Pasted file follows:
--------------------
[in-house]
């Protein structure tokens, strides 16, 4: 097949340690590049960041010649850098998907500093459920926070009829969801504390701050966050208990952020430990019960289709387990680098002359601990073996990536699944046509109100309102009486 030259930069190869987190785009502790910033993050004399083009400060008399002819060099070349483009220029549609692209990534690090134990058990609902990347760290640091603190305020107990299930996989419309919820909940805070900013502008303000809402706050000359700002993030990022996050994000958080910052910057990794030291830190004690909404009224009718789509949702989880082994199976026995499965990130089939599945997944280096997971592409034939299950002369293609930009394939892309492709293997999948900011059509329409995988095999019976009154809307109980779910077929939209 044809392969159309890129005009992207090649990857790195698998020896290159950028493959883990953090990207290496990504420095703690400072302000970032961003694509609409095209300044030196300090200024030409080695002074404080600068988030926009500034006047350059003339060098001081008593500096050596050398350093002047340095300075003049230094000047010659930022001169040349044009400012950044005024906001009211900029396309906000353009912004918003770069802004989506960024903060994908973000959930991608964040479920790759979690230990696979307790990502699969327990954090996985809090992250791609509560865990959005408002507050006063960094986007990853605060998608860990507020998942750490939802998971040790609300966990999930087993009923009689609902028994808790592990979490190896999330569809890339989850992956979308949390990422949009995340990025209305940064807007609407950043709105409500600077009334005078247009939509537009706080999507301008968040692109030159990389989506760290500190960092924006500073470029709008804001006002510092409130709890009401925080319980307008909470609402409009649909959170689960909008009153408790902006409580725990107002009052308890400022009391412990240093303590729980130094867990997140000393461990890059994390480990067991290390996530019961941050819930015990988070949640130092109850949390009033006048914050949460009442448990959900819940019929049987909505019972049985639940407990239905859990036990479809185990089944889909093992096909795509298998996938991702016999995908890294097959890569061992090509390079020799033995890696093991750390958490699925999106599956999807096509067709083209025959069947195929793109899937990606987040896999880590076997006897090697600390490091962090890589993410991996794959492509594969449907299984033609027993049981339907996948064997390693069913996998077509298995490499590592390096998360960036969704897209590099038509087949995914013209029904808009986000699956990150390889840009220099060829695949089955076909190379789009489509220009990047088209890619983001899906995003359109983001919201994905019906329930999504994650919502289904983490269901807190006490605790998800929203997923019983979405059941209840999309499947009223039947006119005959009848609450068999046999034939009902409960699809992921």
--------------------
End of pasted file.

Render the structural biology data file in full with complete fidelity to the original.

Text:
[in-house]
């Protein structure tokens, strides 16, 4: 097949340690590049960041010649850098998907500093459920926070009829969801504390701050966050208990952020430990019960289709387990680098002359601990073996990536699944046509109100309102009486 030259930069190869987190785009502790910033993050004399083009400060008399002819060099070349483009220029549609692209990534690090134990058990609902990347760290640091603190305020107990299930996989419309919820909940805070900013502008303000809402706050000359700002993030990022996050994000958080910052910057990794030291830190004690909404009224009718789509949702989880082994199976026995499965990130089939599945997944280096997971592409034939299950002369293609930009394939892309492709293997999948900011059509329409995988095999019976009154809307109980779910077929939209 044809392969159309890129005009992207090649990857790195698998020896290159950028493959883990953090990207290496990504420095703690400072302000970032961003694509609409095209300044030196300090200024030409080695002074404080600068988030926009500034006047350059003339060098001081008593500096050596050398350093002047340095300075003049230094000047010659930022001169040349044009400012950044005024906001009211900029396309906000353009912004918003770069802004989506960024903060994908973000959930991608964040479920790759979690230990696979307790990502699969327990954090996985809090992250791609509560865990959005408002507050006063960094986007990853605060998608860990507020998942750490939802998971040790609300966990999930087993009923009689609902028994808790592990979490190896999330569809890339989850992956979308949390990422949009995340990025209305940064807007609407950043709105409500600077009334005078247009939509537009706080999507301008968040692109030159990389989506760290500190960092924006500073470029709008804001006002510092409130709890009401925080319980307008909470609402409009649909959170689960909008009153408790902006409580725990107002009052308890400022009391412990240093303590729980130094867990997140000393461990890059994390480990067991290390996530019961941050819930015990988070949640130092109850949390009033006048914050949460009442448990959900819940019929049987909505019972049985639940407990239905859990036990479809185990089944889909093992096909795509298998996938991702016999995908890294097959890569061992090509390079020799033995890696093991750390958490699925999106599956999807096509067709083209025959069947195929793109899937990606987040896999880590076997006897090697600390490091962090890589993410991996794959492509594969449907299984033609027993049981339907996948064997390693069913996998077509298995490499590592390096998360960036969704897209590099038509087949995914013209029904808009986000699956990150390889840009220099060829695949089955076909190379789009489509220009990047088209890619983001899906995003359109983001919201994905019906329930999504994650919502289904983490269901807190006490605790998800929203997923019983979405059941209840999309499947009223039947006119005959009848609450068999046999034939009902409960699809992921």